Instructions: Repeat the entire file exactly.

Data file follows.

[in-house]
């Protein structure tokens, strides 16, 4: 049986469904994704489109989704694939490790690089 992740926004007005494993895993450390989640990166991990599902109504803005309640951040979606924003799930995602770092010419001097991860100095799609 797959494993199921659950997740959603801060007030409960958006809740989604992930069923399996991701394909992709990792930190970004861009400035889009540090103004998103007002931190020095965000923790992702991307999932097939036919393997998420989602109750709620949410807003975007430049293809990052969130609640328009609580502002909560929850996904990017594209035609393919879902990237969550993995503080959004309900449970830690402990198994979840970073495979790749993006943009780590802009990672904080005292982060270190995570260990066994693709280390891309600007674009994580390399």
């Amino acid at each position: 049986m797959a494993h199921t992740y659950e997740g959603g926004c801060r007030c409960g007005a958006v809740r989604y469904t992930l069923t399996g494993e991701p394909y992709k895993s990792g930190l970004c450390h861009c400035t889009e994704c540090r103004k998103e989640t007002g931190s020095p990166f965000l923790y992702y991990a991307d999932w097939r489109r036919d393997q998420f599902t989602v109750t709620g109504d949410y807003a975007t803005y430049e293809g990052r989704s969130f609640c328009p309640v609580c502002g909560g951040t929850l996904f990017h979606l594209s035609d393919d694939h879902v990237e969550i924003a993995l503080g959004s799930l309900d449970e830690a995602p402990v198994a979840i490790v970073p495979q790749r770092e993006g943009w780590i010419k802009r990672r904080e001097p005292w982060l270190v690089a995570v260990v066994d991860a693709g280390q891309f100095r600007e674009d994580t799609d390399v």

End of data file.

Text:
[in-house]
């Protein structure tokens, strides 16, 4: 049986469904994704489109989704694939490790690089 992740926004007005494993895993450390989640990166991990599902109504803005309640951040979606924003799930995602770092010419001097991860100095799609 797959494993199921659950997740959603801060007030409960958006809740989604992930069923399996991701394909992709990792930190970004861009400035889009540090103004998103007002931190020095965000923790992702991307999932097939036919393997998420989602109750709620949410807003975007430049293809990052969130609640328009609580502002909560929850996904990017594209035609393919879902990237969550993995503080959004309900449970830690402990198994979840970073495979790749993006943009780590802009990672904080005292982060270190995570260990066994693709280390891309600007674009994580390399």
């Amino acid at each position: 049986m797959a494993h199921t992740y659950e997740g959603g926004c801060r007030c409960g007005a958006v809740r989604y469904t992930l069923t399996g494993e991701p394909y992709k895993s990792g930190l970004c450390h861009c400035t889009e994704c540090r103004k998103e989640t007002g931190s020095p990166f965000l923790y992702y991990a991307d999932w097939r489109r036919d393997q998420f599902t989602v109750t709620g109504d949410y807003a975007t803005y430049e293809g990052r989704s969130f609640c328009p309640v609580c502002g909560g951040t929850l996904f990017h979606l594209s035609d393919d694939h879902v990237e969550i924003a993995l503080g959004s799930l309900d449970e830690a995602p402990v198994a979840i490790v970073p495979q790749r770092e993006g943009w780590i010419k802009r990672r904080e001097p005292w982060l270190v690089a995570v260990v066994d991860a693709g280390q891309f100095r600007e674009d994580t799609d390399v």